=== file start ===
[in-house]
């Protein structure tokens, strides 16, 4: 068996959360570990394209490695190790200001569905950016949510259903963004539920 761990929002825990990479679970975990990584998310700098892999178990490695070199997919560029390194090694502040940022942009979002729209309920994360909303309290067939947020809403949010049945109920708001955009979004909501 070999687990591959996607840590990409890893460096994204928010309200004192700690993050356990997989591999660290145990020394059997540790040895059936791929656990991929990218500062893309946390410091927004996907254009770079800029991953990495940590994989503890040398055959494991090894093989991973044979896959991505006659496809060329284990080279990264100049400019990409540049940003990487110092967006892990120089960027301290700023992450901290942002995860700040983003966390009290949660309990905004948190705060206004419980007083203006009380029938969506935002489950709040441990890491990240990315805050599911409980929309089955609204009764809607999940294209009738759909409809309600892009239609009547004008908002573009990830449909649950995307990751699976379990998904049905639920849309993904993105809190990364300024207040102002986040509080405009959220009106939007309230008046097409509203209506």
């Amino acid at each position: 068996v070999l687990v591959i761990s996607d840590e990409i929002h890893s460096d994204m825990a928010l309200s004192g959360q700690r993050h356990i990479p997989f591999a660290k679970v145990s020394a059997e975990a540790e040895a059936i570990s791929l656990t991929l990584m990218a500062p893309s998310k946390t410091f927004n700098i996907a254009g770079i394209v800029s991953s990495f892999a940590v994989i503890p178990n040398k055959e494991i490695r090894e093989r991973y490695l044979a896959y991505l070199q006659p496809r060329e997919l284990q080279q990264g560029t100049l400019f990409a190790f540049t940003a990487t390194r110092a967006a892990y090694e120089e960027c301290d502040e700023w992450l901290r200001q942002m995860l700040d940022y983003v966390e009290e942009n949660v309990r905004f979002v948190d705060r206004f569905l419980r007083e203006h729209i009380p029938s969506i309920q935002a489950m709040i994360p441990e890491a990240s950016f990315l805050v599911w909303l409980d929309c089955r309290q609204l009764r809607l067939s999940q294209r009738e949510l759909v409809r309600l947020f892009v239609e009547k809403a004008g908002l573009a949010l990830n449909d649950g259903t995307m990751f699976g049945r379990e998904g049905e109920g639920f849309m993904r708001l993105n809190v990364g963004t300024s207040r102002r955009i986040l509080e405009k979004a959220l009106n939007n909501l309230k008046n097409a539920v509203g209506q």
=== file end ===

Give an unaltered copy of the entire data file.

[in-house]
């Protein structure tokens, strides 16, 4: 068996959360570990394209490695190790200001569905950016949510259903963004539920 761990929002825990990479679970975990990584998310700098892999178990490695070199997919560029390194090694502040940022942009979002729209309920994360909303309290067939947020809403949010049945109920708001955009979004909501 070999687990591959996607840590990409890893460096994204928010309200004192700690993050356990997989591999660290145990020394059997540790040895059936791929656990991929990218500062893309946390410091927004996907254009770079800029991953990495940590994989503890040398055959494991090894093989991973044979896959991505006659496809060329284990080279990264100049400019990409540049940003990487110092967006892990120089960027301290700023992450901290942002995860700040983003966390009290949660309990905004948190705060206004419980007083203006009380029938969506935002489950709040441990890491990240990315805050599911409980929309089955609204009764809607999940294209009738759909409809309600892009239609009547004008908002573009990830449909649950995307990751699976379990998904049905639920849309993904993105809190990364300024207040102002986040509080405009959220009106939007309230008046097409509203209506």
């Amino acid at each position: 068996v070999l687990v591959i761990s996607d840590e990409i929002h890893s460096d994204m825990a928010l309200s004192g959360q700690r993050h356990i990479p997989f591999a660290k679970v145990s020394a059997e975990a540790e040895a059936i570990s791929l656990t991929l990584m990218a500062p893309s998310k946390t410091f927004n700098i996907a254009g770079i394209v800029s991953s990495f892999a940590v994989i503890p178990n040398k055959e494991i490695r090894e093989r991973y490695l044979a896959y991505l070199q006659p496809r060329e997919l284990q080279q990264g560029t100049l400019f990409a190790f540049t940003a990487t390194r110092a967006a892990y090694e120089e960027c301290d502040e700023w992450l901290r200001q942002m995860l700040d940022y983003v966390e009290e942009n949660v309990r905004f979002v948190d705060r206004f569905l419980r007083e203006h729209i009380p029938s969506i309920q935002a489950m709040i994360p441990e890491a990240s950016f990315l805050v599911w909303l409980d929309c089955r309290q609204l009764r809607l067939s999940q294209r009738e949510l759909v409809r309600l947020f892009v239609e009547k809403a004008g908002l573009a949010l990830n449909d649950g259903t995307m990751f699976g049945r379990e998904g049905e109920g639920f849309m993904r708001l993105n809190v990364g963004t300024s207040r102002r955009i986040l509080e405009k979004a959220l009106n939007n909501l309230k008046n097409a539920v509203g209506q």